By Lisa de Moraes
Friday, November 3, 2006
Serialized-drama writers ran screaming for their Zoloft yesterday when the shocking news was delivered:
One of the oh-yeah-we're-gonna-kill-somebody! episodes of "Lost" not only did not result in the customary huge ratings spike, it fumbled 1 million viewers from the previous week and got whomped for the first time ever by another scripted drama, CBS's nonserialized "Criminal Minds."
It was, they knew, the Beginning of the End.
"Lost" is the beacon on the hill of serialized dramas, the one that has what all other serialized dramas aspire to: multiple convoluted story lines going nowhere, almost no point of entry for new viewers and a hipster exec producer who barely shows up in the second season because he had to direct "Mission: Impossible 3."
In one of its now trademark Someone's Gotta Die episodes, "Lost" on Wednesday bumped off Mr. Eko, played by Adewale Akinnuoye-Agbaje, sending "Lost" bloggers into a tizzy.
"[Doggone] you, Damon Lindelof and Carlton Cuse for killing off the [heinie]-kickingest character on the show! [Doggone] you to H-E-double-hockey sticks!" wailed one blogger.
"Tonight's episode . . . took one character that the audience had had time to make an emotional connection with -- and then it killed him . . . I would rather have him back, going through his spiritual struggle and tugging at my heart, than deal with all this peripheral stuff that lets the show avoid moving us forward," complained a less-caffeinated one.
But, in a stunning reversal, Wednesday's sacrifice of Akinnuoye-Agbaje did not bring "Lost" a ratings spike. Up till now, a cast whacking was guaranteed to get at least 25 percent more viewers.
Why just last May, when Michael gunned down Ana-Lucia and Libby, ratings soared 30 percent. On Wednesday, the "Lost" audience dropped to just under 16.1 million.
Over at CBS, the Mandy Patinkin drama "Criminal Minds" clocked nearly 17 million viewers.
Turns out, three cute blond soccer-playing chicks stuck in a hole by a bad man who promises to keep them there until two of them kill one of them and he doesn't care which trumps some lame "Lost" whacking.
And all over Hollywood, actors in serialized dramas who have been living in constant fear that their character could be whacked to goose ratings got down on their knees and asked the TV god to bless whatever kinky writer came up with the three-chicks-in-a-hole story line for "Criminal Minds."
ABC, no doubt stunned by the ratings reversal, kept a stiff upper lip and put out its best effort at a yea-for-us ratings news release:
ABC's younger skewing "Lost" dominated CBS' older skewing "Criminal Minds" in the time period by 32% in Adults 18-49 and by 58% in Adults 18-34. . . . On average the CBS drama gets 58% of its overall audience from viewers 50+, driving up its Total Viewer count. In contrast, 64% of the audience for "Lost" is under 50.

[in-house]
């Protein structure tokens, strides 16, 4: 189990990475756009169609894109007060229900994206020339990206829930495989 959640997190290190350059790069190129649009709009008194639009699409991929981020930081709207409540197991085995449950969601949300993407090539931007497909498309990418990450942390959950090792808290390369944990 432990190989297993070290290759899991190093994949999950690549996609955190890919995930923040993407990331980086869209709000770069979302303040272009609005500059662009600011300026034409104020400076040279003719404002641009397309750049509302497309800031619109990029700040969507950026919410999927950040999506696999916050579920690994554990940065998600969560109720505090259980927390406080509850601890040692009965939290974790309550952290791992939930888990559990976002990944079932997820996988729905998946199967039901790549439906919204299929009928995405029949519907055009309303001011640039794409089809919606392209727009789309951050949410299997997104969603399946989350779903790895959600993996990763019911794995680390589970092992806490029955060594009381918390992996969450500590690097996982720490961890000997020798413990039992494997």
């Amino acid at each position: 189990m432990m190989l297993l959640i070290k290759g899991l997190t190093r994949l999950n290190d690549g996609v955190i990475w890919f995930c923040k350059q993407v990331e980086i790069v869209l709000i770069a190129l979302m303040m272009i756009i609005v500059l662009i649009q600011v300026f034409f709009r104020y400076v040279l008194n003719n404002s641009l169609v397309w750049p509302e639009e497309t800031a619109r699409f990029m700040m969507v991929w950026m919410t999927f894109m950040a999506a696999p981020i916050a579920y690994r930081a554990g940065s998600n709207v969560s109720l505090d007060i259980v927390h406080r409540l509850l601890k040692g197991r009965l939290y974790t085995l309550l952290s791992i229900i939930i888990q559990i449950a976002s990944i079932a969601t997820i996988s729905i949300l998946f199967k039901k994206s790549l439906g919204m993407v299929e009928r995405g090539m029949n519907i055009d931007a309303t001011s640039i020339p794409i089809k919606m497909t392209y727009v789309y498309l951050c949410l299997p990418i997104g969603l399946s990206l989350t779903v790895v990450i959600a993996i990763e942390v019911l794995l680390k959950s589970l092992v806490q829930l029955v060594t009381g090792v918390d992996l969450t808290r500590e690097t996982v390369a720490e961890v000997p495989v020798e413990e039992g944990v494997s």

To which CBS Senior Executive VP Kelly Kahl replied: "I don't really care what the percentages are -- we hit a new high in 18-49 [with 'Criminal Minds'] and we'll certainly take that."
Plus, he noted, "Criminal Minds" did a better 18-49 number than ABC's "Dancing With the Stars" that night.
He forgot to mention that "Criminal Minds" finished in its closest position ever among younger viewers to an original episode of "Lost." We didn't.
* * *
"Will & Grace" is back!
Creative team David Kohan and Max Mutchnick are working on another sitcom about close longtime friends -- one gay, one straight.
This time both Will and Grace will be male. And they'll be on CBS.
It's a so-called "put pilot" deal, which means the networks will owe Kohan and Mutchnick, and their studio Warner Bros. TV, a penalty if they don't make the pilot.
But these days, almost every show in development is cast-contingent. So let's dip into the CBS Repertory Theatre roster, shall we, and see if we can guess who will be cast as Will Jr. and Grace Jr. on this as-yet-unnamed comedy project.
Joe Pantoliano and Simon Baker?
Tom Selleck and Tony Danza?
Hector Elizondo and Tom Cavanagh?
In addition to "Will & Grace" -- which was on the air for eight seasons and extremely funny for about three -- Mutchnick and Kohan's credits include NBC's short-lived "Four Kings," short-lived "Boston Common" and short-lived "The Single Guy," WB's short-lived "Twins," CBS's stillborn "The Stones" and NBC's lasted-way-too-long-despite-dismal-ratings-but-that's-because-it-was-inspired-by-NBC-topper-Jeff-Zucker "Good Morning, Miami."
Which prompts the question: How many stinkers does someone have to concoct before they stop getting put-pilot deals on a Big Four network? We'll keep you posted.